Changes in the Greenland Ice Sheet volume lag climate changes, such that today’s climate could still be affecting its size in thousands of years’ time
Article Title: Impact of paleoclimate on present and future evolution of the Greenland Ice Sheet
Author Countries: Germany, China, The Netherlands
Funding: This work was supported through a grant (Global sea level change since the Mid Holocene: Background trends and climate-ice sheet feedbacks) from the Deutsche Forschungsgemeinschaft (DFG) as part of the Special Priority Program (SPP)-1889 ‘Regional Sea Level Change and Society’ (SeaLevel). C. Rodehacke has been financed through the German Federal Ministry of Education and Research (Bundesministerium fur Bildung und Forschung: BMBF) project ZUWEISS (grant agreement 01LS1612A) and through the National Centre for Climate Research (NCFK, Nationalt Center for Klimaforskning) provided by the Danish State. H.Y., S.X. and X.L are partly funded by the open fund of State Key Laboratory of Loess and Quaternary Geology, Institute of Earth Environment, CAS (SKLLQG1920). Development of PISM is supported by NASA grant NNX17AG65G and NSF grants PLR-1603799 and PLR-1644277.
Impact of paleoclimate on present and future evolution of the Greenland Ice Sheet
ARTICLE PUBLICATION DATE
The authors have declared that no competing interests exist.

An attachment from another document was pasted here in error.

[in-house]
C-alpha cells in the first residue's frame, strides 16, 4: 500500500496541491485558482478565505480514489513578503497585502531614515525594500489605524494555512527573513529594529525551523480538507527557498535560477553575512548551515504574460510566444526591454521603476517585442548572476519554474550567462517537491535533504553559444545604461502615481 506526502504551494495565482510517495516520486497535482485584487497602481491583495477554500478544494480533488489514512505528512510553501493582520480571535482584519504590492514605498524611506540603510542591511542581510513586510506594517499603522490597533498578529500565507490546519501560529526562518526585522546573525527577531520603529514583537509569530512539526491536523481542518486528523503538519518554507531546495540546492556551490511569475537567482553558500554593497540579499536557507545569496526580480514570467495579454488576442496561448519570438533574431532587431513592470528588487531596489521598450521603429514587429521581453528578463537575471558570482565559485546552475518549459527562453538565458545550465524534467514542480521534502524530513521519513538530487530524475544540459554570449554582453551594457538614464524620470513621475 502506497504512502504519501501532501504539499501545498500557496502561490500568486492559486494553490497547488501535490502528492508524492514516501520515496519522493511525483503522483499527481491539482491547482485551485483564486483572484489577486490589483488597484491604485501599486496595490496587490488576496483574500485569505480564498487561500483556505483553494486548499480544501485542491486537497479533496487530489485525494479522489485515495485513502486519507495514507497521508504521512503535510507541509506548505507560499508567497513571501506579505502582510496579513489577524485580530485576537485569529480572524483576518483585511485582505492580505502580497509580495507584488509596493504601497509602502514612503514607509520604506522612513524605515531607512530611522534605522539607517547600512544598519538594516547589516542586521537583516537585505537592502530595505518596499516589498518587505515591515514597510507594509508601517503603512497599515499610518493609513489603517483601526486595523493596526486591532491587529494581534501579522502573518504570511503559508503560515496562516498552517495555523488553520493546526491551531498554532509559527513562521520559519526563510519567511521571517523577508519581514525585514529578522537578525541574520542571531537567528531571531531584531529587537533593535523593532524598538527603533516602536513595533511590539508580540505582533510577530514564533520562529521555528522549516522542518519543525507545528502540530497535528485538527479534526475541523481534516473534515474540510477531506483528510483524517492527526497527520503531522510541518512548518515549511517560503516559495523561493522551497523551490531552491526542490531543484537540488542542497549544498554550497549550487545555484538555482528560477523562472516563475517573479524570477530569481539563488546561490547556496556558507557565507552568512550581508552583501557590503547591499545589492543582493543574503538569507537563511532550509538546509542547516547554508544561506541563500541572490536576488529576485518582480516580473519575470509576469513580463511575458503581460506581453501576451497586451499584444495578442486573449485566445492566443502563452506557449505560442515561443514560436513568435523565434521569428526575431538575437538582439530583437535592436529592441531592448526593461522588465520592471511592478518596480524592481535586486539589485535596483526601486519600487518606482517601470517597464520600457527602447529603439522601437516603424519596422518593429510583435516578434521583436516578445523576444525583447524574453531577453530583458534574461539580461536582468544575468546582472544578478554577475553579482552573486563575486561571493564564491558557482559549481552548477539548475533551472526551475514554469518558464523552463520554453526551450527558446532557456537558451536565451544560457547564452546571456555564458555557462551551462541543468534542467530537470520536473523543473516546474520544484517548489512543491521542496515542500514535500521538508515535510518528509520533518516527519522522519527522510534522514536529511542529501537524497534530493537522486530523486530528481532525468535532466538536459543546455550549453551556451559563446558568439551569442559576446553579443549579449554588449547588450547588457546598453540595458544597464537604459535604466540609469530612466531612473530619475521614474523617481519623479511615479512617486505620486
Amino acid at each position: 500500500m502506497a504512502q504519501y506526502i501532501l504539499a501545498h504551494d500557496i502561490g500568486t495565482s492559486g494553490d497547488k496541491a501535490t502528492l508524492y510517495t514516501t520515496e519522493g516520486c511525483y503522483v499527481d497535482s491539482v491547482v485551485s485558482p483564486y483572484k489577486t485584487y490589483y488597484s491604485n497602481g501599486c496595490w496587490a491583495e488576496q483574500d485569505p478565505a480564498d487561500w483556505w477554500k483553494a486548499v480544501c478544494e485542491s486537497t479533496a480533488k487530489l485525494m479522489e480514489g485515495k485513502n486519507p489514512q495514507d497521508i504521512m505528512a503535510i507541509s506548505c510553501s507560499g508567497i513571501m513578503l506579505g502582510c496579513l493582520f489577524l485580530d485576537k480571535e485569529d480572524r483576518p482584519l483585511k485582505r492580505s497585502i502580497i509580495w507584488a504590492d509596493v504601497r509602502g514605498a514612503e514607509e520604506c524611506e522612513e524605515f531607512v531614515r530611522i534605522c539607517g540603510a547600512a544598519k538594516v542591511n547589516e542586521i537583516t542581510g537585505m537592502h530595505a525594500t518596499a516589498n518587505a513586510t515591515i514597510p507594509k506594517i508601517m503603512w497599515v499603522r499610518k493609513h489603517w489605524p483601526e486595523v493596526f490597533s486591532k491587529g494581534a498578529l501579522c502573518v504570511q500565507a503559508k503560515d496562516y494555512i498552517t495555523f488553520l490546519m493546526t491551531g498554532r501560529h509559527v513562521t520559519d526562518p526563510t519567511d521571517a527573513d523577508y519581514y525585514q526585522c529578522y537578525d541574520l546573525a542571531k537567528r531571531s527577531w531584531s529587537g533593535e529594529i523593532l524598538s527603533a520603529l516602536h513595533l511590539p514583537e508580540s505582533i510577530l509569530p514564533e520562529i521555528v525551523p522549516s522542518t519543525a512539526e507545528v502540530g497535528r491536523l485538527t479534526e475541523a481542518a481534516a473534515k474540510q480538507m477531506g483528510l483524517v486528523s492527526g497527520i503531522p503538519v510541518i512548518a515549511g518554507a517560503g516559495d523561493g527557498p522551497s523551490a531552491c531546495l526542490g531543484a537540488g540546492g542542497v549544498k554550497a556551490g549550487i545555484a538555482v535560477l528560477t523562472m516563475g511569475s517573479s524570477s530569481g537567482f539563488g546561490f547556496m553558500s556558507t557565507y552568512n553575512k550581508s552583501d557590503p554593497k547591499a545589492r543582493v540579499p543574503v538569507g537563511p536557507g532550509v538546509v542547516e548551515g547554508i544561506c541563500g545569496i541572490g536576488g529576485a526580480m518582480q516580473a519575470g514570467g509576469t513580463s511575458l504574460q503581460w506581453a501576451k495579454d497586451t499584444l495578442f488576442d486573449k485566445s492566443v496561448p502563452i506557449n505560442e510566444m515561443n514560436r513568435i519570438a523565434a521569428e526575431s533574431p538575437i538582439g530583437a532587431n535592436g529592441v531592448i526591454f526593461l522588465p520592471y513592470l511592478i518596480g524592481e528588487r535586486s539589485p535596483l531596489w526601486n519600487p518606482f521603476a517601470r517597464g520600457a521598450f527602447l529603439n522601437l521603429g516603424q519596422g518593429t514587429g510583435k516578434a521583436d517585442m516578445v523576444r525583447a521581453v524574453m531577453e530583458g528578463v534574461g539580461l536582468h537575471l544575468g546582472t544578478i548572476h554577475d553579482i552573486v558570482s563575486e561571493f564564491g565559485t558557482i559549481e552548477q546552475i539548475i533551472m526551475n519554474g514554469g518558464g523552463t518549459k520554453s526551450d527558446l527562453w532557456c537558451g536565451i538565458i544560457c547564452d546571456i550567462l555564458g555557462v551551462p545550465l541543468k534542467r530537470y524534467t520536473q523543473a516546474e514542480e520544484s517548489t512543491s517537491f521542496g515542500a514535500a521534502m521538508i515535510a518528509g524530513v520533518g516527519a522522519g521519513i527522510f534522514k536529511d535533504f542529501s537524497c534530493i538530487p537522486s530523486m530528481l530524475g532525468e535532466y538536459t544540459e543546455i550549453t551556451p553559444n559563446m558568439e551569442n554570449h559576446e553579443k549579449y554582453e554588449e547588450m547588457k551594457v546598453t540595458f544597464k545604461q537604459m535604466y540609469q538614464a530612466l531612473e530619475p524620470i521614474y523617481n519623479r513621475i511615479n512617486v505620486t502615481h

Using transient climate forcing based on simulations from the Alfred Wegener Institute Earth System Model (AWI-ESM), we simulate the evolution of the Greenland Ice Sheet (GrIS) from the last interglacial (125 ka, kiloyear before present) to 2100 AD with the Parallel Ice Sheet Model (PISM). The impact of paleoclimate, especially Holocene climate, on the present and future evolution of the GrIS is explored. Our simulations of the past show close agreement with reconstructions with respect to the recent timing of the peaks in ice volume and the climate of Greenland. The maximum and minimum ice volume at around 18–17 ka and 6–5 ka lag the respective extremes in climate by several thousand years, implying that the ice volume response of the GrIS strongly lags climatic changes. Given that Greenland’s climate was getting colder from the Holocene Thermal Maximum (i.e., 8 ka) to the Pre-Industrial era, our simulation implies that the GrIS experienced growth from the mid-Holocene to the industrial era. Due to this background trend, the GrIS still gains mass until the second half of the 20th century, even though anthropogenic warming begins around 1850 AD. This is also in agreement with observational evidence showing mass loss of the GrIS does not begin earlier than the late 20th century. Our results highlight that the present evolution of the GrIS is not only controlled by the recent climate changes, but is also affected by paleoclimate, especially the relatively warm Holocene climate. We propose that the GrIS was not in equilibrium throughout the entire Holocene and that the slow response to Holocene climate needs to be represented in ice sheet simulations in order to predict ice mass loss, and therefore sea level rise, accurately.